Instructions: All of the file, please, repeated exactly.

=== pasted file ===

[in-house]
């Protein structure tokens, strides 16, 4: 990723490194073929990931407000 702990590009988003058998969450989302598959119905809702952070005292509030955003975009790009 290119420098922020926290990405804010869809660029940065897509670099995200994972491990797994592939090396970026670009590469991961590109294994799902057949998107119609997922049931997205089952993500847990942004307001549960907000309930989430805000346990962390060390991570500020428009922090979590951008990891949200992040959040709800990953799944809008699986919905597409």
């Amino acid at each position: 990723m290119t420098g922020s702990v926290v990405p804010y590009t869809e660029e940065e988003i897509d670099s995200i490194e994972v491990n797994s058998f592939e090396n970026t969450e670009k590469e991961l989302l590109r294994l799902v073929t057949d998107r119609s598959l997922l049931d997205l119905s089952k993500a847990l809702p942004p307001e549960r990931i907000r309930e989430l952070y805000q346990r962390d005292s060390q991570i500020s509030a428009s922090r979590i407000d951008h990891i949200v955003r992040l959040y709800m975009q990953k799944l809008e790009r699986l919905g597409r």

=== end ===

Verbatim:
[in-house]
């Protein structure tokens, strides 16, 4: 990723490194073929990931407000 702990590009988003058998969450989302598959119905809702952070005292509030955003975009790009 290119420098922020926290990405804010869809660029940065897509670099995200994972491990797994592939090396970026670009590469991961590109294994799902057949998107119609997922049931997205089952993500847990942004307001549960907000309930989430805000346990962390060390991570500020428009922090979590951008990891949200992040959040709800990953799944809008699986919905597409």
């Amino acid at each position: 990723m290119t420098g922020s702990v926290v990405p804010y590009t869809e660029e940065e988003i897509d670099s995200i490194e994972v491990n797994s058998f592939e090396n970026t969450e670009k590469e991961l989302l590109r294994l799902v073929t057949d998107r119609s598959l997922l049931d997205l119905s089952k993500a847990l809702p942004p307001e549960r990931i907000r309930e989430l952070y805000q346990r962390d005292s060390q991570i500020s509030a428009s922090r979590i407000d951008h990891i949200v955003r992040l959040y709800m975009q990953k799944l809008e790009r699986l919905g597409r």